Much later, another panic attack awakened me. Someone moved in my cell. What did he want?
“De Luz, stand up. Let’s go.”
Rolling over, I saw the same two guards again. The big one had his hand on his gun and the smaller one held leg irons and handcuffs in his hands.
I yawned and stood up.
I held my hands out as he put the handcuffs on. He stooped down and tightened the leg irons around my ankles.
“Okay, let’s go.”
“Where?” I said.
“Down the hallway toward the visitors’ room. And shut up. No talking.”
One of the gang-bangers woke up as we walked past his cell.
“Hey man, where you taking him at 1 a.m. in the morning?”
The big guard looked at him, his eyes seething.
“Shut up, if you don’t want to end up in lockdown.”
The gang-banger mumbled something and then pulled the blanket back over his head.
Just before we reached the visitors’ room, the big guard grabbed my shoulder.
He opened a door with a key and held it open for me. I duck-walked past him into an interrogation room with a white iron table bolted to the floor. There were two metal chairs, one on each side of the table. Three walls were painted pale green and the fourth wall had a large one-way mirror. I supposed people watched me through the mirror.
As I did, Mayor Streyer walked into the room, carrying two cups of coffee. He wore jeans, a blue chambray work shirt, and a pair of Italian loafers. His famous million-dollar smile perched itself under his nose. He sat down opposite me.
“Remove his handcuffs, Jeremiah’s not going anywhere. Then, leave us alone. I’ll call you when we’re done. Thanks,” he said in rapid fire staccato.
The small guard took the handcuffs off. The two left.
The mayor handed me a cup.
“Starbucks,” he whispered. “Your favorite, right?”
I smiled and sipped some coffee. It tasted great.
“Wondering why you’re here?”
I nodded, but did not say a word.
“My wife, Dina, is worried sick by your prophecies. She can’t sleep. Can’t eat. Wants our two children to stay in Phoenix with her parents until this blows over,” he said, sipping coffee.
“Tonight, she begged me to talk with you,” he went on. “She hopes I can persuade you to ask God not to destroy San Francisco.”
I looked at him as if he came from another planet.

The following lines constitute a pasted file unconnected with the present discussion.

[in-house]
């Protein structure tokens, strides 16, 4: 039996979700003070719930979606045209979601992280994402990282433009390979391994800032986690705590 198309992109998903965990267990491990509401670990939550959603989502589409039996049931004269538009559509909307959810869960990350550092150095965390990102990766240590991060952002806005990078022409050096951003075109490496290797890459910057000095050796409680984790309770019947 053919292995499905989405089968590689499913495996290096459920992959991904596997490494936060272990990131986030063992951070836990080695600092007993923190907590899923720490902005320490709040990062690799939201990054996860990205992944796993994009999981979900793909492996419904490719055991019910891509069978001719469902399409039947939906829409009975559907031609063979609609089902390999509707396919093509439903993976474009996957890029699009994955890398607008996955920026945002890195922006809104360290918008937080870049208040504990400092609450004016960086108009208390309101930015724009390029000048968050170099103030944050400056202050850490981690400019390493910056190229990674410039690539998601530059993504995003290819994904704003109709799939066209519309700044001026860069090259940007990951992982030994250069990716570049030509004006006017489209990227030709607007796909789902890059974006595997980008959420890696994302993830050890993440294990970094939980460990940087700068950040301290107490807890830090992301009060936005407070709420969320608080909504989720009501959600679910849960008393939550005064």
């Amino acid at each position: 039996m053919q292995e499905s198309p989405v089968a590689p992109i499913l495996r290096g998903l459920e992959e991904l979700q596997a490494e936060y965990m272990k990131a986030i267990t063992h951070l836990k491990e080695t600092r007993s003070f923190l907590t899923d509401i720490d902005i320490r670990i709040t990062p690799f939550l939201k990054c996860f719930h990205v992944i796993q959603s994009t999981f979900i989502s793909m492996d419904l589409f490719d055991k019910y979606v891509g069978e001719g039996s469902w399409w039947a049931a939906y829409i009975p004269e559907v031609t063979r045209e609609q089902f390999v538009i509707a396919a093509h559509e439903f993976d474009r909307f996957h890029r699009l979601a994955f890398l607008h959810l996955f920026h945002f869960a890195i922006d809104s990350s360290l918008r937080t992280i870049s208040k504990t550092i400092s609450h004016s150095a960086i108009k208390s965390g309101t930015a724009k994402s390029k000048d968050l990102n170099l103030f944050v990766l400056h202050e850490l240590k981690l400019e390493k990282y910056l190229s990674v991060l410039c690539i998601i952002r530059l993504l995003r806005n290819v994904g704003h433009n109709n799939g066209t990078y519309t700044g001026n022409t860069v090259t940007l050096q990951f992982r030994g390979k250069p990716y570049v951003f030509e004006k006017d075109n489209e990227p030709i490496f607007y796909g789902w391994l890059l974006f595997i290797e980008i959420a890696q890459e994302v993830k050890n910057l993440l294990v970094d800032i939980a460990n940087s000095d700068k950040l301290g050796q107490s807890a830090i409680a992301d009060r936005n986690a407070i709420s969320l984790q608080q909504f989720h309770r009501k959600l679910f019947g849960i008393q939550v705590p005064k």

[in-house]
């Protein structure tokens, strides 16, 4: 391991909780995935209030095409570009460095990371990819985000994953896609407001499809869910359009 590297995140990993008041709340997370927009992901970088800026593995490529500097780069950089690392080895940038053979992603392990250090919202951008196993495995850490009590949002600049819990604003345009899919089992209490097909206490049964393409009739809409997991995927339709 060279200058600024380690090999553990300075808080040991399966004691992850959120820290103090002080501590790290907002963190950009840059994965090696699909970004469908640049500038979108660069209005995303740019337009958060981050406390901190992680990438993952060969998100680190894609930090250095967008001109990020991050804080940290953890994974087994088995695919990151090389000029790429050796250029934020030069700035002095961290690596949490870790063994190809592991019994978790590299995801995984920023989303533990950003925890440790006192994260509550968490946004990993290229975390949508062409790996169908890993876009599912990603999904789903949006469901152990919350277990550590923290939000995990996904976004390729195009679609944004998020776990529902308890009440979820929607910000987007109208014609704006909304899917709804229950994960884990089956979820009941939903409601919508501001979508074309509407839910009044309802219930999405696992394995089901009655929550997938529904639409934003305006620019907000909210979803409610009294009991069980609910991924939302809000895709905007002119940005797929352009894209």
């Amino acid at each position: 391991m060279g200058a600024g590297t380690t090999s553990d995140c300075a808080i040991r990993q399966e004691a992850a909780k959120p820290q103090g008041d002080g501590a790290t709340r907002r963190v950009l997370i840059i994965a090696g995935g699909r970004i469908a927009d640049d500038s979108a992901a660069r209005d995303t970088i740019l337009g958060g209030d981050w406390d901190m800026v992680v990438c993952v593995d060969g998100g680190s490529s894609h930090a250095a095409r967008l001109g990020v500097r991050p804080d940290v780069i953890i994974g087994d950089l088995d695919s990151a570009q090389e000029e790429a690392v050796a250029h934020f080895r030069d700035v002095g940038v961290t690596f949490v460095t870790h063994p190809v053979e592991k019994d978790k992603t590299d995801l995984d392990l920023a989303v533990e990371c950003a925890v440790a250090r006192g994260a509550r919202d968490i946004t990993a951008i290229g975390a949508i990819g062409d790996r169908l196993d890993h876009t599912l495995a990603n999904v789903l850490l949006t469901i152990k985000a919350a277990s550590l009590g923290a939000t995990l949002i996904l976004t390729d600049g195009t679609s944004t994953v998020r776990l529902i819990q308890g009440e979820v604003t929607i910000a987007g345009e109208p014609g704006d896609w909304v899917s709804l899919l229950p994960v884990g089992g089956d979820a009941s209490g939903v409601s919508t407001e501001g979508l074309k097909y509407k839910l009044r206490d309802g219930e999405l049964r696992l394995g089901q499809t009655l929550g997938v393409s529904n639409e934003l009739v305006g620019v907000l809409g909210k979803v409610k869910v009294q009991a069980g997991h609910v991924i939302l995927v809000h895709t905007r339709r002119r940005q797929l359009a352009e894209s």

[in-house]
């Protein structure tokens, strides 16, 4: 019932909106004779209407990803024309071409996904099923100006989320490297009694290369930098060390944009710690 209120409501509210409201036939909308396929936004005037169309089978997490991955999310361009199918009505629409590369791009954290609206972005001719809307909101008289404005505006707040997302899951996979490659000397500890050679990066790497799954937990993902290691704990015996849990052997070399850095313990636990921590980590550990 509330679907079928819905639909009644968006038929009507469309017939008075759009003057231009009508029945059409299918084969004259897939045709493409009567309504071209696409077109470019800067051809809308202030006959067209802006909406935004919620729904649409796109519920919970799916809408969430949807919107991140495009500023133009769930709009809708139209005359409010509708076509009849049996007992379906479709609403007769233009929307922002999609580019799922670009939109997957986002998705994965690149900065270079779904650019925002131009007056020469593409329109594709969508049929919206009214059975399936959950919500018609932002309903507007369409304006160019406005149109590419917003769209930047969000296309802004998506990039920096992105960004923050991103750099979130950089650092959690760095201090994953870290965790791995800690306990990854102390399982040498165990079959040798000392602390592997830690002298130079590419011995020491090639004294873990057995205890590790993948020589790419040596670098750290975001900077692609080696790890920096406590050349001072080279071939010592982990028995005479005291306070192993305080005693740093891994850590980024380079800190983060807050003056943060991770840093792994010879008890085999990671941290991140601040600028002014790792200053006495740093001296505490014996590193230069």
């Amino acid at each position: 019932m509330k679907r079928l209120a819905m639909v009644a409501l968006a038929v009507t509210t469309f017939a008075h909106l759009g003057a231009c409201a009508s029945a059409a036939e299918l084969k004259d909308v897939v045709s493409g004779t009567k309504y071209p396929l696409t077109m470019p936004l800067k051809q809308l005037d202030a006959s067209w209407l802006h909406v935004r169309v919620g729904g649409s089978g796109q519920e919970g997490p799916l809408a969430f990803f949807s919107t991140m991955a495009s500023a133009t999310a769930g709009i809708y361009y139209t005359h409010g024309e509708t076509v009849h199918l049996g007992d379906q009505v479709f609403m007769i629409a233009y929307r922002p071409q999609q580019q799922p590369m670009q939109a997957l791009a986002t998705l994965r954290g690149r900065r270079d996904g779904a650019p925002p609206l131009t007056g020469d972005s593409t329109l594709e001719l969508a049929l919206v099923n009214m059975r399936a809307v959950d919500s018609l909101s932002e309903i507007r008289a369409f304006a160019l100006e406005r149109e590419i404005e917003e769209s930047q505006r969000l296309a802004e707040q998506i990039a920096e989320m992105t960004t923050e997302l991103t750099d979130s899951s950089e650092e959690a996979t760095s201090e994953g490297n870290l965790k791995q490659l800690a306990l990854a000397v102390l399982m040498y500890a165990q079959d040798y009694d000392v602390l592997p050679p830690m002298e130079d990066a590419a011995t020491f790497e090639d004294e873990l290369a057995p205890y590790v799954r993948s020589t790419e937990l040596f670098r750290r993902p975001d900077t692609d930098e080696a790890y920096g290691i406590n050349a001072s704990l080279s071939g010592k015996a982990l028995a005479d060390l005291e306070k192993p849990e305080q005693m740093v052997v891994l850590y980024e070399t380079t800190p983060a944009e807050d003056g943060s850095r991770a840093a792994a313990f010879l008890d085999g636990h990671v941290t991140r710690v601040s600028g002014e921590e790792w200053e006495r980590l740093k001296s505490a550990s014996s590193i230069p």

“Let me get this straight, okay?” I said in a measured tone. “She believes I’m a prophet?”
The question embarrassed him. His eyes dropped to his coffee cup.
“Yeah,” he whispered under his breath.
“What about you?”
He shrugged and showed off his million-dollar smile.
“I’m a politician with a capital P. If a pollster can prove believing you’re a prophet will add fifty thousand votes to my tally, then I’ll believe you’re a prophet. But I don’t see that happening. You’ve alienated the gay community, which is twenty-five percent of the voters in San Francisco. That’s a tough nut to crack.”
“What about people? Don’t you care what happens to them?”
His blue eyes opened wide.
“Well, it’s obvious I care about Dina and my two children. I’m here, aren’t I?” he said, leaning back in his chair. “But the people, whether they’re gays, feminists, peaceniks, liberals, straights, conservatives, fall into specific voting blocks. I just need the blocks to add up to fifty-one percent at the end of every battle on my side of the ledger. Sounds easy, right? Let me tell you, it’s not. You have to kiss butts and gargle Lewis Lye to make it work.”
I stared at him and shook my head.
“Shocked at my candor?” he said with a grin. “Don’t be. I’m just laying my cards on the table. If you think church leaders are any different, you’re wrong. They’re just as pragmatic as politicians and maybe even worse!”
A strange look flashed across his eyes. I got the sense there was a lot under the surface he was not saying about church leaders.
“The Freedom Riders had a favorite Gandhi quote, describing politicians and leaders like you,” I said. “There goes my people, I must run and catch up with them, for I am their leader.”
“Great quote. It sums up the art of politics in one sentence.”
We both took a break and drank coffee.
He leaned forward with his eyes staring full bore into mine.
“So what’s your answer?”
“San Francisco must repent.”
He slapped the table and stood up.
“That’s probably not happening, but who knows? Maybe I’m wrong. If I am, I’ll make a quick change and run to the front of the group. After all,” he said with eyebrows raised, “I’m their leader.”
He pivoted around and left the room.
Two minutes later, the two guards escorted me back to the cell.
The mayor’s words aggravated me when I was alone again. I paced back and forth from one wall to another. My spirit was stirred up. I was upset. Tears and sweat rolled down my cheeks. Politicians care about one thing: power. I thought. How can politicians be our answers?…What hope do we have?
(Excerpt from Jonah by Larry Nevenhoven, © 2012, Amazon eBook)
(Continued in Part 2)